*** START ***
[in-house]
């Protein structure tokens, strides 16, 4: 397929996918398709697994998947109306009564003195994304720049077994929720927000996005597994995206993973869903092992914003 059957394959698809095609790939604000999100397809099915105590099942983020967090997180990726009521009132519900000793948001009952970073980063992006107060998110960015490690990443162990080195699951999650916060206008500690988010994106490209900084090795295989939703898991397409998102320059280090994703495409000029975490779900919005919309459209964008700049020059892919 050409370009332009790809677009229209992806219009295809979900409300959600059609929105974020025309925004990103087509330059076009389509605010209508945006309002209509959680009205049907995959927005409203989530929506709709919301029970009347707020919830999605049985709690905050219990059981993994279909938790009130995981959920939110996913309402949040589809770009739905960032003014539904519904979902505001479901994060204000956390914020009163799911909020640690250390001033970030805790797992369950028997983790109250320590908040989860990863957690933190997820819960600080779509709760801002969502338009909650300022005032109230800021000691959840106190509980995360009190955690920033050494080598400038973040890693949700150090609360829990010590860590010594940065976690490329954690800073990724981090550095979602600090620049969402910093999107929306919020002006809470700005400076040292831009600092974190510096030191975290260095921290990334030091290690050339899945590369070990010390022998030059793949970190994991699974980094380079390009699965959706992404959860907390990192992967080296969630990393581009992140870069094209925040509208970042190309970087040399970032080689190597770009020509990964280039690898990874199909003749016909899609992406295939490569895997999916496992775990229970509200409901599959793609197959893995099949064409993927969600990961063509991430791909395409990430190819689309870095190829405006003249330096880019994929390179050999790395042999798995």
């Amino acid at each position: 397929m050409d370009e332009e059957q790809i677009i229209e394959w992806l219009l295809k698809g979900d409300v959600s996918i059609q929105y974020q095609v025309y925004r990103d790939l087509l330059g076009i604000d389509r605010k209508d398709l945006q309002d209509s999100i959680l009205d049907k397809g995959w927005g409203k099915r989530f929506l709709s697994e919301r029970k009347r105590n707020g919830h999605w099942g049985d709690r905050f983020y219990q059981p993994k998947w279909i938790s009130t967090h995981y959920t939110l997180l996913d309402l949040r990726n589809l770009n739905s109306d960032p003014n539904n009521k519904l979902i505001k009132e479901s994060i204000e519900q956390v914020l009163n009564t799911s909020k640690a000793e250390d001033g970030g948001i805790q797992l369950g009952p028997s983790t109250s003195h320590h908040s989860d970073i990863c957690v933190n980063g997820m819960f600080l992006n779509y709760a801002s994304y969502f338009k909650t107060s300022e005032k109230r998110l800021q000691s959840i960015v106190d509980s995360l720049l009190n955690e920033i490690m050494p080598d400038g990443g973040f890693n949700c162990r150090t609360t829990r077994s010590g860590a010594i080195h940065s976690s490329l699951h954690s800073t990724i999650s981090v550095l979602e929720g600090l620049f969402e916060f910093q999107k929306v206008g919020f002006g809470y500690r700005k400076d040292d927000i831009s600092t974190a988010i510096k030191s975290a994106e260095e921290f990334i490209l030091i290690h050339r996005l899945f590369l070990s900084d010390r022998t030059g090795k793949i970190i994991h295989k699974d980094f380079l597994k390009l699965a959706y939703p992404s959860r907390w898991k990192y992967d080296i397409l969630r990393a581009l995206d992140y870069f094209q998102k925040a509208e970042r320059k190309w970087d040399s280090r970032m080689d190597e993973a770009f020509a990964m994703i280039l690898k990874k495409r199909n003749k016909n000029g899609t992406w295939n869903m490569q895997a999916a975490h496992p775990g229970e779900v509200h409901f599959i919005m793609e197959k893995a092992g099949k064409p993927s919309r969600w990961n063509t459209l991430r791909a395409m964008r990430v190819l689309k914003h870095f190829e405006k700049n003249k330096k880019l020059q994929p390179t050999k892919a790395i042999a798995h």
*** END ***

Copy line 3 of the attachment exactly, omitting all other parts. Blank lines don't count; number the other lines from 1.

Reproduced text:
């Amino acid at each position: 397929m050409d370009e332009e059957q790809i677009i229209e394959w992806l219009l295809k698809g979900d409300v959600s996918i059609q929105y974020q095609v025309y925004r990103d790939l087509l330059g076009i604000d389509r605010k209508d398709l945006q309002d209509s999100i959680l009205d049907k397809g995959w927005g409203k099915r989530f929506l709709s697994e919301r029970k009347r105590n707020g919830h999605w099942g049985d709690r905050f983020y219990q059981p993994k998947w279909i938790s009130t967090h995981y959920t939110l997180l996913d309402l949040r990726n589809l770009n739905s109306d960032p003014n539904n009521k519904l979902i505001k009132e479901s994060i204000e519900q956390v914020l009163n009564t799911s909020k640690a000793e250390d001033g970030g948001i805790q797992l369950g009952p028997s983790t109250s003195h320590h908040s989860d970073i990863c957690v933190n980063g997820m819960f600080l992006n779509y709760a801002s994304y969502f338009k909650t107060s300022e005032k109230r998110l800021q000691s959840i960015v106190d509980s995360l720049l009190n955690e920033i490690m050494p080598d400038g990443g973040f890693n949700c162990r150090t609360t829990r077994s010590g860590a010594i080195h940065s976690s490329l699951h954690s800073t990724i999650s981090v550095l979602e929720g600090l620049f969402e916060f910093q999107k929306v206008g919020f002006g809470y500690r700005k400076d040292d927000i831009s600092t974190a988010i510096k030191s975290a994106e260095e921290f990334i490209l030091i290690h050339r996005l899945f590369l070990s900084d010390r022998t030059g090795k793949i970190i994991h295989k699974d980094f380079l597994k390009l699965a959706y939703p992404s959860r907390w898991k990192y992967d080296i397409l969630r990393a581009l995206d992140y870069f094209q998102k925040a509208e970042r320059k190309w970087d040399s280090r970032m080689d190597e993973a770009f020509a990964m994703i280039l690898k990874k495409r199909n003749k016909n000029g899609t992406w295939n869903m490569q895997a999916a975490h496992p775990g229970e779900v509200h409901f599959i919005m793609e197959k893995a092992g099949k064409p993927s919309r969600w990961n063509t459209l991430r791909a395409m964008r990430v190819l689309k914003h870095f190829e405006k700049n003249k330096k880019l020059q994929p390179t050999k892919a790395i042999a798995h």